To request a freeze, contact one of the three major credit bureaus — Experian, Equifax and TransUnion — and ask to submit a fraud alert. A representative at the respective credit bureau can help you report the fraudulent loan and place a freeze on your credit file.
Review Your Credit Report
Next, review your credit report to check for other instances of fraud that you may have missed. Unfortunately, sometimes you may find that the person who committed the crime that you uncovered may have accessed other forms of credit using your name and personal information.
You can obtain a credit report once a year for free at AnnualCreditReport.com. You can also check with your bank, as many financial institutions now offer free credit monitoring. If you do find other fraudulent loans, accounts or lines of credit, initiate a dispute with both the credit agencies and each lender or financial institution directly.
Contact Your Student Loan Servicer
Next, contact the company that services the fraudulent student loan, alert it to the instance of fraud and ask about your options. You should do this early in the process because the loan servicer may be able to grant you a temporary forbearance while the loan is under review, which would mean you are not obligated to make monthly payments during this time.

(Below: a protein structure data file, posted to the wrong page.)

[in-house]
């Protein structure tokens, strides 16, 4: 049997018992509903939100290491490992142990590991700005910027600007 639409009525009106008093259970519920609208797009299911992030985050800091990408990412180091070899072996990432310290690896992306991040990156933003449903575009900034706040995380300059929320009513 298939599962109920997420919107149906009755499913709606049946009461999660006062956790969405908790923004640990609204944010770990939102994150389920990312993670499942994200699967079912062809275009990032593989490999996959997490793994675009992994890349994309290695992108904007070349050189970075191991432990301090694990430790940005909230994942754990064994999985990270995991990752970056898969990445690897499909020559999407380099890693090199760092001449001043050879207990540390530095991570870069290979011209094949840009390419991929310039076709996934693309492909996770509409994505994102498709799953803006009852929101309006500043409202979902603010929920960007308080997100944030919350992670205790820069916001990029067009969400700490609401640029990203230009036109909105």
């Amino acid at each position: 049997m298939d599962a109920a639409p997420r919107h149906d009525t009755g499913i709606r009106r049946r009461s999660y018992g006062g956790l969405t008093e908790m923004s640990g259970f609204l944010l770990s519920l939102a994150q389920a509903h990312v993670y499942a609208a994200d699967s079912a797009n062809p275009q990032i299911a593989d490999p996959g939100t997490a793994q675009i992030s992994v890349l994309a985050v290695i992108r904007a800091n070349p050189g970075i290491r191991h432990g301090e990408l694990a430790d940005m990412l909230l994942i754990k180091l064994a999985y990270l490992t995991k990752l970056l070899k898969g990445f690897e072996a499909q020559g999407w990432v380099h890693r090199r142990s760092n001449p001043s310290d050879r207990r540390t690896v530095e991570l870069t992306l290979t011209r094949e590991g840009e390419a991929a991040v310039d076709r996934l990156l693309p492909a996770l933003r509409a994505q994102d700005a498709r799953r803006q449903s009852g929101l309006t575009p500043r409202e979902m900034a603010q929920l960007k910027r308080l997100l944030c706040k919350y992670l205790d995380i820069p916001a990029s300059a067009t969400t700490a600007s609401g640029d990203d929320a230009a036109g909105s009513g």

The student loan servicer can also help you understand whether you are eligible for an identity theft discharge and assemble the required evidence. Be prepared to provide documentation as needed, including samples of your signature and photocopies of your Social Security card, driver’s license or passport.
Contact Your School and Review Your Student Account
Whether you are a former student or still attending, request a meeting with a financial aid professional at your college to look at the paper trail and get a better idea of the type of identity theft that you are dealing with.
You may already know that you did not sign a promissory note for the loan in question, but this review can help you better understand and report the crime, including the type of proof you will need to provide to demonstrate that you did not apply for the student loan.